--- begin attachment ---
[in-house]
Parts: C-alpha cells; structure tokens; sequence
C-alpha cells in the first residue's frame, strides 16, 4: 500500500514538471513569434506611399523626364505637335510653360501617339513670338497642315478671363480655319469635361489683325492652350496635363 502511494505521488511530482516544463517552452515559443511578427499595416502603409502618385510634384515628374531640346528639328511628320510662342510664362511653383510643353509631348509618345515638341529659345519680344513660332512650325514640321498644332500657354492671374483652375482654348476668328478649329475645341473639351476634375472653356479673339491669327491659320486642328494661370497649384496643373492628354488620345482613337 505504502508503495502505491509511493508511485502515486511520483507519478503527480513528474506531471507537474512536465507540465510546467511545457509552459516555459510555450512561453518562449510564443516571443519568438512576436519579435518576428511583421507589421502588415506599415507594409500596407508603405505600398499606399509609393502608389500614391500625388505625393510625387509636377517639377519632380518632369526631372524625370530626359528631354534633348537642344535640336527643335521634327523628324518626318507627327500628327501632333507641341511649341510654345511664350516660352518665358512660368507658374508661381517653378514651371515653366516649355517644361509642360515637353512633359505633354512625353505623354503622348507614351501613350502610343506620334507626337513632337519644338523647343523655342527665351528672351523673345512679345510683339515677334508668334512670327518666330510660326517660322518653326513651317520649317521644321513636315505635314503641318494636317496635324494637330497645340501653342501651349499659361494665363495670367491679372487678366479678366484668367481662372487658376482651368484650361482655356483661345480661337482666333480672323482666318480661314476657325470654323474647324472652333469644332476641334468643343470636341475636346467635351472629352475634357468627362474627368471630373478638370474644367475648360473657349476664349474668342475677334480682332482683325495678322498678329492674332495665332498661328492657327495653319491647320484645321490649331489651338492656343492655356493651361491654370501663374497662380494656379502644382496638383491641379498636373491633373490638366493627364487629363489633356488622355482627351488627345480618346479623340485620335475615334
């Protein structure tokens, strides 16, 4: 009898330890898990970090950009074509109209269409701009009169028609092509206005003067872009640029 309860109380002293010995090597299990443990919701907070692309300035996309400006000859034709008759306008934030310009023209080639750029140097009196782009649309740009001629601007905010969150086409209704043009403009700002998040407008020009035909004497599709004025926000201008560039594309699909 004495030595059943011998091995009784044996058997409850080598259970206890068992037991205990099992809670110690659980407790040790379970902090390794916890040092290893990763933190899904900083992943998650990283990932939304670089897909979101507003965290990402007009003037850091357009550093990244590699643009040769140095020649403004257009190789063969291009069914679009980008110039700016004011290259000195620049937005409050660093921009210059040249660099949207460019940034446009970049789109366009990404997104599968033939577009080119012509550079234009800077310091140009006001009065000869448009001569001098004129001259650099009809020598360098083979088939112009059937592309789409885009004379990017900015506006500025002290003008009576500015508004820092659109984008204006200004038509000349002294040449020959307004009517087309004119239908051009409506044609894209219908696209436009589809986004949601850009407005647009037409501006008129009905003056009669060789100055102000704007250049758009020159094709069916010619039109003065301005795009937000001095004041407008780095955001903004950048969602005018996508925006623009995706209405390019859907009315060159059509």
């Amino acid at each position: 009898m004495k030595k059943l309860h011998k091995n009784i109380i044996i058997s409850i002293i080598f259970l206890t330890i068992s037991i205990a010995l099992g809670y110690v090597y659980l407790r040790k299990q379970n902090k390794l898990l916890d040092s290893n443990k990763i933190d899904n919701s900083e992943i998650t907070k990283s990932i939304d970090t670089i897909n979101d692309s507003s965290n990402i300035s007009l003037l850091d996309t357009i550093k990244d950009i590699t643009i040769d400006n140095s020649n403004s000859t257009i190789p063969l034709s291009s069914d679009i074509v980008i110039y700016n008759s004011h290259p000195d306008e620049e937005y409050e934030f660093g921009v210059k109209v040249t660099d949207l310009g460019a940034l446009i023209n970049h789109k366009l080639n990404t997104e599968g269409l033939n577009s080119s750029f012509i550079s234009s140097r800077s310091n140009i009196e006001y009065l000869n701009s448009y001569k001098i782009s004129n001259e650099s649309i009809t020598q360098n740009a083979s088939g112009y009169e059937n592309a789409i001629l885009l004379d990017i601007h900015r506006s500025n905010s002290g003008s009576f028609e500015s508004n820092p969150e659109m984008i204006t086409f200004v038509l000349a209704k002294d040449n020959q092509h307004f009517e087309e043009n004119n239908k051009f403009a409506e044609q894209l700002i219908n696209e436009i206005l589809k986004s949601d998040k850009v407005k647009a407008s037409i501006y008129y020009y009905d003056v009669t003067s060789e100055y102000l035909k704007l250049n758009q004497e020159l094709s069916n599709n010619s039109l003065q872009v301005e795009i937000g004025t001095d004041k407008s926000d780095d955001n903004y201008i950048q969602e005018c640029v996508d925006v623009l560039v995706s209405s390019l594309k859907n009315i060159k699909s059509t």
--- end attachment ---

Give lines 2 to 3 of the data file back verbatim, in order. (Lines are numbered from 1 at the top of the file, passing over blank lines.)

Parts: C-alpha cells; structure tokens; sequence
C-alpha cells in the first residue's frame, strides 16, 4: 500500500514538471513569434506611399523626364505637335510653360501617339513670338497642315478671363480655319469635361489683325492652350496635363 502511494505521488511530482516544463517552452515559443511578427499595416502603409502618385510634384515628374531640346528639328511628320510662342510664362511653383510643353509631348509618345515638341529659345519680344513660332512650325514640321498644332500657354492671374483652375482654348476668328478649329475645341473639351476634375472653356479673339491669327491659320486642328494661370497649384496643373492628354488620345482613337 505504502508503495502505491509511493508511485502515486511520483507519478503527480513528474506531471507537474512536465507540465510546467511545457509552459516555459510555450512561453518562449510564443516571443519568438512576436519579435518576428511583421507589421502588415506599415507594409500596407508603405505600398499606399509609393502608389500614391500625388505625393510625387509636377517639377519632380518632369526631372524625370530626359528631354534633348537642344535640336527643335521634327523628324518626318507627327500628327501632333507641341511649341510654345511664350516660352518665358512660368507658374508661381517653378514651371515653366516649355517644361509642360515637353512633359505633354512625353505623354503622348507614351501613350502610343506620334507626337513632337519644338523647343523655342527665351528672351523673345512679345510683339515677334508668334512670327518666330510660326517660322518653326513651317520649317521644321513636315505635314503641318494636317496635324494637330497645340501653342501651349499659361494665363495670367491679372487678366479678366484668367481662372487658376482651368484650361482655356483661345480661337482666333480672323482666318480661314476657325470654323474647324472652333469644332476641334468643343470636341475636346467635351472629352475634357468627362474627368471630373478638370474644367475648360473657349476664349474668342475677334480682332482683325495678322498678329492674332495665332498661328492657327495653319491647320484645321490649331489651338492656343492655356493651361491654370501663374497662380494656379502644382496638383491641379498636373491633373490638366493627364487629363489633356488622355482627351488627345480618346479623340485620335475615334